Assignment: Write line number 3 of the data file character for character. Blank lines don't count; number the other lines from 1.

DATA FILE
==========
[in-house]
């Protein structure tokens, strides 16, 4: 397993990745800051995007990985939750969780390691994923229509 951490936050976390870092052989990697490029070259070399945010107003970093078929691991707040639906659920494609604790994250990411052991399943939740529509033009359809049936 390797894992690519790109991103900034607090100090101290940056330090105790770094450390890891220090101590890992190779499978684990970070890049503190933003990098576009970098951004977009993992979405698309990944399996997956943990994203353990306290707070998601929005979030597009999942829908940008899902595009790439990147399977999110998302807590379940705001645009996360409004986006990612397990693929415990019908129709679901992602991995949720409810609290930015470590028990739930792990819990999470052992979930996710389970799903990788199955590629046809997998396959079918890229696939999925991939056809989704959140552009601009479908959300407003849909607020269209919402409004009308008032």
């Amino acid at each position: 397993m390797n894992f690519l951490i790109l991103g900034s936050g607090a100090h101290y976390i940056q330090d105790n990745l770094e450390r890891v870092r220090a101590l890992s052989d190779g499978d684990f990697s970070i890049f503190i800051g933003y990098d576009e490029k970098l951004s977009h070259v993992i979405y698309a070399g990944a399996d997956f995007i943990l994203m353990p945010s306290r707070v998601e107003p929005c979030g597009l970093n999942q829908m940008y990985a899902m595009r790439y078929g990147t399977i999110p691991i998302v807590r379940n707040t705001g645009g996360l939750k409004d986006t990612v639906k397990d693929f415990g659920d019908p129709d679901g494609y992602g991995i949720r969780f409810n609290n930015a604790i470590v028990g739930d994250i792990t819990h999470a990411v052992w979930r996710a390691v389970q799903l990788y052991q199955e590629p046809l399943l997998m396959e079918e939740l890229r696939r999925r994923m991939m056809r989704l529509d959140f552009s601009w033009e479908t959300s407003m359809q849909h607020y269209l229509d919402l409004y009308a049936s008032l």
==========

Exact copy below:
């Amino acid at each position: 397993m390797n894992f690519l951490i790109l991103g900034s936050g607090a100090h101290y976390i940056q330090d105790n990745l770094e450390r890891v870092r220090a101590l890992s052989d190779g499978d684990f990697s970070i890049f503190i800051g933003y990098d576009e490029k970098l951004s977009h070259v993992i979405y698309a070399g990944a399996d997956f995007i943990l994203m353990p945010s306290r707070v998601e107003p929005c979030g597009l970093n999942q829908m940008y990985a899902m595009r790439y078929g990147t399977i999110p691991i998302v807590r379940n707040t705001g645009g996360l939750k409004d986006t990612v639906k397990d693929f415990g659920d019908p129709d679901g494609y992602g991995i949720r969780f409810n609290n930015a604790i470590v028990g739930d994250i792990t819990h999470a990411v052992w979930r996710a390691v389970q799903l990788y052991q199955e590629p046809l399943l997998m396959e079918e939740l890229r696939r999925r994923m991939m056809r989704l529509d959140f552009s601009w033009e479908t959300s407003m359809q849909h607020y269209l229509d919402l409004y009308a049936s008032l």